This post is a follow up to the “very popular” post from a couple weeks ago when I said that vendors don’t get it. As everyone knows, there are always 2 sides to every story. That said, it’s time for me to call out MSPs who are not taking responsibility for their success. As with everything I write, there is a story that inspired me to write this post.
A couple weeks ago, Philip Fairley, an industry friend and past partner, forwarded me an email about a young man who is struggling with his Managed Services (MSP) business. Philip thought perhaps I could help get this young man’s business on the road to success. I did what I always do when I learn about someone struggling with their success; I sent a message requesting 10 minutes of his time with no pressure or obligation to work with me at all. The young man was hesitant to talk to me but, he finally agreed to have a 10 minute conversation. The call ended up lasting 41 minutes. We discussed his business, life and most importantly his vendors, who had not been happy with. Luckily for this young man, I have a very good relationship with the vendor with which he is the most dissatisfied. With his permission I reached out to some higher level people at this vendor and they were extremely receptive. The vendor representative said, “Sure Stu, we’ll reach out right away and help our partner.” I love it when a vendor works to truly help their partner.
A couple of days later I emailed the young MSP business owner to see if the vendor reached out to him and got no reply. But, Monday of this week I did receive an email from him stating that the vendor did not reach out. Imagine my surprise! I feel that I know this vendor’s processes pretty well. There is no way that this vendor would not call their partner for almost 2 weeks. I reached out again and the vendor informed me they actually had left him a couple of voicemails. I can only assume why the young MSP owner told me the vendor hadn’t contacted him. Perhaps he expected something more from the vendor. Whatever the case, he clearly had unrealistic expectation of them.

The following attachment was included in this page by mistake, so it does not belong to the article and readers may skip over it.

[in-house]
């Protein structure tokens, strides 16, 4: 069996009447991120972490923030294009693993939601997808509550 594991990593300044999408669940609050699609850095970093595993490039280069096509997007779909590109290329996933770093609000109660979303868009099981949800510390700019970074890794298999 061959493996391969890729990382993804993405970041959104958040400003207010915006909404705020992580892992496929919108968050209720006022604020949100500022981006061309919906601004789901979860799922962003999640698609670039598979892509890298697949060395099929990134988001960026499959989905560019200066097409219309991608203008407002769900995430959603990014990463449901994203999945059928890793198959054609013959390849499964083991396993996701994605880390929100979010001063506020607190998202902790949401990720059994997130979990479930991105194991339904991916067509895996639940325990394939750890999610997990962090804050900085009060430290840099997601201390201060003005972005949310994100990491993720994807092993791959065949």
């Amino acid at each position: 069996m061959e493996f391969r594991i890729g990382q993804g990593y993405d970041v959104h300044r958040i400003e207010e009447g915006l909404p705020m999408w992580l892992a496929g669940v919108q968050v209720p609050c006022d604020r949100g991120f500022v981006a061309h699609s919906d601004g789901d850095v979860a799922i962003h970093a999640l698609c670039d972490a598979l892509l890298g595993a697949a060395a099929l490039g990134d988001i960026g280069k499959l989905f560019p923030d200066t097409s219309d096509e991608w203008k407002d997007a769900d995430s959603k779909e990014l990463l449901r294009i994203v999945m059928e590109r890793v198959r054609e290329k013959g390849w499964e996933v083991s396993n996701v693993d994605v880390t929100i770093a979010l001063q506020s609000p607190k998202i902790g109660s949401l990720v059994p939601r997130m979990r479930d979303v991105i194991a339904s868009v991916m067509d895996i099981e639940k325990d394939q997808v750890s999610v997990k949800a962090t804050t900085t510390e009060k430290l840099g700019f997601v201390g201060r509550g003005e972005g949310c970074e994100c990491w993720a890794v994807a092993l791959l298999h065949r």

Vendors are there to help you, the business owner, because you are their customer. In order for them to help you the first thing you have to do is make yourself available. Once you are available to them, you have to communicate what you need. They will look to you for direction. MSP’s cannot always expect vendors or coaches to be mind-readers and automatically take care of everything for them. They must take responsibility for their successes as well as their failures. Don’t blame someone else for your shortcomings, get your ass in gear and do the work.
I have spoken to the vendor about this partner and they made it clear they have reached out to help him a number of times. While the MSP is struggling today, my hope is that he will be able to turn his business around. As for my relationship with this MSP, I told him I would not take him on as a partner at this time. I gave him some free advice and invited him to attend Ulistic’s Sales and Marketing training in Los Angeles on June 19, 2014 where I will be speaking.
Remember that it is your business, not your vendors or your coach’s. We are only here to help guide and shape your path to success, not run it for you.
All the best for continued success,